>>> Jeremy Hylton wrote
> Do you have any more idea about what shutting the garbage collector
> off achieves?  In practice, the garbage collector's most common effect
> is to turn latent bugs into manifest bugs; a bug has trashed part of
> memory and the garbage collector just happens to find it first.  If
> you turn GC off in these cases, you run a little longer, but you're
> running with corrupted memory.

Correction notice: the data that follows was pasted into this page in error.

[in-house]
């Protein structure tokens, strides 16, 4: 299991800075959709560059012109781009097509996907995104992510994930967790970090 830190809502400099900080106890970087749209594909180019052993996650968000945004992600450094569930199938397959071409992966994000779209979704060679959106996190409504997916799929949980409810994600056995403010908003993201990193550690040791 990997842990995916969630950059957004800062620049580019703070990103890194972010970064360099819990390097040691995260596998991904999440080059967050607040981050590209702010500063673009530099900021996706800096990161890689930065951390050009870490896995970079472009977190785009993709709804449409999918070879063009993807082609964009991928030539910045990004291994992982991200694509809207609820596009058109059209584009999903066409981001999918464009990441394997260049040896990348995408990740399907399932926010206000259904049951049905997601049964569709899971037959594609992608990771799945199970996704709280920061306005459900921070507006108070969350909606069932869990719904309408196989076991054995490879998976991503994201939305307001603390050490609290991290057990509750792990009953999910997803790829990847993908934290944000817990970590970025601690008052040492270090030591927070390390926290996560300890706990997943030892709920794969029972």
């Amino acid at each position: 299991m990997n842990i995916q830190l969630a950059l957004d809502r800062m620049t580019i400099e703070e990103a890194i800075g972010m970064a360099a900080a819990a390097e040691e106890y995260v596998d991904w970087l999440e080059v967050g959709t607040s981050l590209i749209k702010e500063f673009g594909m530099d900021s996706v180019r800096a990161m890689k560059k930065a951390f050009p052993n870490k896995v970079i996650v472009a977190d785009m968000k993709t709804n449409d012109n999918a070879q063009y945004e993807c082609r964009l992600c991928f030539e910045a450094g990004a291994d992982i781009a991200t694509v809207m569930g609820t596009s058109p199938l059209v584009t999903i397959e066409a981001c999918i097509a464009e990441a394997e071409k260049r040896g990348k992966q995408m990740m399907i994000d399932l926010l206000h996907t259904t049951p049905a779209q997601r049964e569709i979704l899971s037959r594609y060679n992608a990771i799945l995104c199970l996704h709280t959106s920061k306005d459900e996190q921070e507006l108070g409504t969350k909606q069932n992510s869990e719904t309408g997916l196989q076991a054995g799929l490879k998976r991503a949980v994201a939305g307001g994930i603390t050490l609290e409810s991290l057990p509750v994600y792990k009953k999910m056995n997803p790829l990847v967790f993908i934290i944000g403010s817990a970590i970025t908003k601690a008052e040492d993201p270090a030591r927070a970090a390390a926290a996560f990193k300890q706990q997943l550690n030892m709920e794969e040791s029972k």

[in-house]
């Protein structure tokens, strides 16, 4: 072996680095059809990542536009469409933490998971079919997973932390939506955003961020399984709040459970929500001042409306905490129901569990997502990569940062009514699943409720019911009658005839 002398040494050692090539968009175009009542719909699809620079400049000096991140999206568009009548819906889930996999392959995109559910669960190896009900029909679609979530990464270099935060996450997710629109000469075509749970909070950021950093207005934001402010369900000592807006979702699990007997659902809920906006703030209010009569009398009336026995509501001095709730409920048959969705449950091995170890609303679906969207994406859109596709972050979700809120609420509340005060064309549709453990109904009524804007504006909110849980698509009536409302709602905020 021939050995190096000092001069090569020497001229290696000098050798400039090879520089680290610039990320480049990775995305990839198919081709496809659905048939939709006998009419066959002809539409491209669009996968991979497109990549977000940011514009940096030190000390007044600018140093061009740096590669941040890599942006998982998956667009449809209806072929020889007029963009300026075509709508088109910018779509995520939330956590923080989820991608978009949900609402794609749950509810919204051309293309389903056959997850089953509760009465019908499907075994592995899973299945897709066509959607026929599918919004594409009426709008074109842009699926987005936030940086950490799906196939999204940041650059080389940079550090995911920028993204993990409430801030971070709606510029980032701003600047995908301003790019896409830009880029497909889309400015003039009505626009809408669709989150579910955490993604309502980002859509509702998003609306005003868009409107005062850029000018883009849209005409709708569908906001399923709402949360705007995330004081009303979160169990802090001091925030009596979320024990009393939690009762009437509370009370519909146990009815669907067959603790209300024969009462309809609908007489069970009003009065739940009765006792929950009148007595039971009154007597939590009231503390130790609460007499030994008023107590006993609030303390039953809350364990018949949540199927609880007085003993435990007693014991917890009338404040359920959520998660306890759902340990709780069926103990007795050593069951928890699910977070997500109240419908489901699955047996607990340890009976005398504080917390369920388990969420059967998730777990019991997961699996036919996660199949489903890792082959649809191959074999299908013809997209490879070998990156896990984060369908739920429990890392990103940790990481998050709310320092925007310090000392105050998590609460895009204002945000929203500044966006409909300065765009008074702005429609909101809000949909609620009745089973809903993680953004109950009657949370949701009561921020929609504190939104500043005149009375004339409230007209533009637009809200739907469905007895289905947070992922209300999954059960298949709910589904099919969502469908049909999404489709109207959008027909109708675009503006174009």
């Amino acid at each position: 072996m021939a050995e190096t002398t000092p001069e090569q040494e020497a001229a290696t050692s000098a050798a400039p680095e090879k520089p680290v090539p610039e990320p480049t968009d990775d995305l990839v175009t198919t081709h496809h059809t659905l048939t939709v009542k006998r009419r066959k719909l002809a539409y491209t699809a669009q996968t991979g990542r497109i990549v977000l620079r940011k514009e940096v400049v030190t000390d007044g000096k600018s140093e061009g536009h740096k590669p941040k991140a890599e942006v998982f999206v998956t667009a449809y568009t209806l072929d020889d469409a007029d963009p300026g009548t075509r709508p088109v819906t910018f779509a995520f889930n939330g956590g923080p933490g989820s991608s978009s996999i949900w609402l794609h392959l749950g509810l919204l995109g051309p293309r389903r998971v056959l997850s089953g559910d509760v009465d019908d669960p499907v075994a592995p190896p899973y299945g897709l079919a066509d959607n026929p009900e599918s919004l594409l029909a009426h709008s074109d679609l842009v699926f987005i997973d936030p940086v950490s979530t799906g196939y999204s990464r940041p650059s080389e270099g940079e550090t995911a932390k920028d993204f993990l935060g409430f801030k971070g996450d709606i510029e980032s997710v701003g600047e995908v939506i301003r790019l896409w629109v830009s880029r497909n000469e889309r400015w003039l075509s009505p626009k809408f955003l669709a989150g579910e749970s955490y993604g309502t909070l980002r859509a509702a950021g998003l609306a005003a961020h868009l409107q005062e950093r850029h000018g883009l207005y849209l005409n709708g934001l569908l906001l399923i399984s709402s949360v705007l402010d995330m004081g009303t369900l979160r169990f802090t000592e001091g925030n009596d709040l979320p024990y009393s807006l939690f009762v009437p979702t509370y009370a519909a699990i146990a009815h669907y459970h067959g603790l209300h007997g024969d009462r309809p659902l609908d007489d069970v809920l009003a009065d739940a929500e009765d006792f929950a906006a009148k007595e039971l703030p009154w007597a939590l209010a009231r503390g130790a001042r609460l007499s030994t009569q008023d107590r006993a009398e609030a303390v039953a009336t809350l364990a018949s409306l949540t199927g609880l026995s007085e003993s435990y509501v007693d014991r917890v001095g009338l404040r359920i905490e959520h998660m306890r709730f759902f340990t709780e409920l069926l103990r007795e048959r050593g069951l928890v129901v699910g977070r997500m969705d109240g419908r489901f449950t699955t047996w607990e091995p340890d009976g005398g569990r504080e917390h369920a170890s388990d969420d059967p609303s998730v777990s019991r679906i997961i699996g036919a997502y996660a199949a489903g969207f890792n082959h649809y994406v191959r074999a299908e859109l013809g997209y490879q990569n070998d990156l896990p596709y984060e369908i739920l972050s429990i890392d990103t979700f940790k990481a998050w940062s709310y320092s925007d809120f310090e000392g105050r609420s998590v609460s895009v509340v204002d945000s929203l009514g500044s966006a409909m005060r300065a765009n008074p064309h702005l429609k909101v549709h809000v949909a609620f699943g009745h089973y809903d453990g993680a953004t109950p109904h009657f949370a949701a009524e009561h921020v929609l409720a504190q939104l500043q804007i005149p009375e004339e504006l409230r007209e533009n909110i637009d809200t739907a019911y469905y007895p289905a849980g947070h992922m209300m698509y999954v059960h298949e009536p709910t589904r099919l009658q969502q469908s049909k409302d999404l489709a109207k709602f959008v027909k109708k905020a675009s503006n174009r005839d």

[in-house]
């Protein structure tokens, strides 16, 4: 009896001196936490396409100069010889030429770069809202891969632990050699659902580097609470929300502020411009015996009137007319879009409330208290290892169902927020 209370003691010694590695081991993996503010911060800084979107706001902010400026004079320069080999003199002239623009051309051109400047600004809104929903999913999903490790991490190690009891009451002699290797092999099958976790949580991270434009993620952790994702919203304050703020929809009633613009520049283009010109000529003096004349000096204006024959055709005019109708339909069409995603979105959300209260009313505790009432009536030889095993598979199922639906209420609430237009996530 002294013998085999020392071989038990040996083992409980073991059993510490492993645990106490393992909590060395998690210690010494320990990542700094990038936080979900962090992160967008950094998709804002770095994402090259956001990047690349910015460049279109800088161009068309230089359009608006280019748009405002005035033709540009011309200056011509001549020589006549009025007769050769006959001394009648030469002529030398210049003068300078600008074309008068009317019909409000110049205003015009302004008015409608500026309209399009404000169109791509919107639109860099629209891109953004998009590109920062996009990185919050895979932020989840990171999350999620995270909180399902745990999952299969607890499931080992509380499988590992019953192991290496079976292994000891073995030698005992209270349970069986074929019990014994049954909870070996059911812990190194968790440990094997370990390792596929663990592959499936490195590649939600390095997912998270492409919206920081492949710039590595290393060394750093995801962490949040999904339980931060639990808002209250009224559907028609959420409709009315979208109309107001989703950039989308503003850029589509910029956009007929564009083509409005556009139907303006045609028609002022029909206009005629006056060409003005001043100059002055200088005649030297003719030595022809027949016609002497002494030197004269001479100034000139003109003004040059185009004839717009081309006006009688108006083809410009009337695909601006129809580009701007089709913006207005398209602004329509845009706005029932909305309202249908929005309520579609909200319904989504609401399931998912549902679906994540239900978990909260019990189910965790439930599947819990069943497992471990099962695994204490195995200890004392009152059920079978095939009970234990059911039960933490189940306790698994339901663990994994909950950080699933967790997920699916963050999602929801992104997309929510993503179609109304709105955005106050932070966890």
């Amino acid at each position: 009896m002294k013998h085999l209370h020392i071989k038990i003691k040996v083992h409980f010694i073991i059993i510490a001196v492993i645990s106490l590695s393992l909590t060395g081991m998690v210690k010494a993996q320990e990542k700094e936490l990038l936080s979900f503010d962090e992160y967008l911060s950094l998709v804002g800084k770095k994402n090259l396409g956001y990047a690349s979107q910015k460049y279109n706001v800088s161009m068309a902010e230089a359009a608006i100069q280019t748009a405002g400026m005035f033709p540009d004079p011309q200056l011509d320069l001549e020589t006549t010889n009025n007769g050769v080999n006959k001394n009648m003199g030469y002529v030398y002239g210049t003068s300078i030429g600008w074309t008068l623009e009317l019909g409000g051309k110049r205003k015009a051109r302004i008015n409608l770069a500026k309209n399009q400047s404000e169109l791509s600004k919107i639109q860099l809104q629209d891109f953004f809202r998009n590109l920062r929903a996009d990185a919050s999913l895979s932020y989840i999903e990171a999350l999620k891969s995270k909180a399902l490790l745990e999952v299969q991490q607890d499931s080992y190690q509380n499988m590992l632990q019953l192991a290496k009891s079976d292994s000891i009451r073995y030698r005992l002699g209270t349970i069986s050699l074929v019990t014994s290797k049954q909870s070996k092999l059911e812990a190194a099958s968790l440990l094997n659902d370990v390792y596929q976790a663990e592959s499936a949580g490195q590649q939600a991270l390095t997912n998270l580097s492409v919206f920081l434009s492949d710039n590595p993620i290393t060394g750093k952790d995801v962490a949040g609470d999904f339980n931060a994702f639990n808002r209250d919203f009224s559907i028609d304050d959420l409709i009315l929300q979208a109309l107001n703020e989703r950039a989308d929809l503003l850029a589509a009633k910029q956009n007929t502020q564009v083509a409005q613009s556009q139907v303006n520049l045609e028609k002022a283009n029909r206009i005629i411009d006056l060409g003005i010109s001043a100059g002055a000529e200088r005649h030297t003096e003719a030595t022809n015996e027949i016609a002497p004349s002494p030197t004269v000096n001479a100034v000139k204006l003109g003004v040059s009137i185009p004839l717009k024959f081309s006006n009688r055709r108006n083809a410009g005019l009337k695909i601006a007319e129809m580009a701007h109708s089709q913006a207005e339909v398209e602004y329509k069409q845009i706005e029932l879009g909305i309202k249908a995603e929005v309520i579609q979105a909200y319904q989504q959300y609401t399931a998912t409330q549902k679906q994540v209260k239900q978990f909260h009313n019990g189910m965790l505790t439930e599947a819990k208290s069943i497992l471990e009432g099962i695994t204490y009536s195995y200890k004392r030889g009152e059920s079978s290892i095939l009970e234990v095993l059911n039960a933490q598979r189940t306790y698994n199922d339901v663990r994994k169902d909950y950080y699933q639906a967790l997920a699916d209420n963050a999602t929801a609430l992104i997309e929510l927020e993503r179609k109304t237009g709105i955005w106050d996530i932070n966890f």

Sorry I haven't been keeping up with the zope-* lists of late - this is
what I've found as well. Something, and I strongly suspect it's inside
the Zope C code, is playing jumpy-jumpy-stomp-stomp on bits of memory.
The garbage collector is hitting this corrupted data and dying. I've
posted before about the structure I've found that's corrupted (it's 
_always_ the same structure) but I've not yet been able to track down
what it is. For us, the "fix" has been to run more zeo clients behind a
loadbalancer, so that when one crashes out (about every 10-12 hours for
us) things keep working, and the zopecontrol script restarts it.

Anthony

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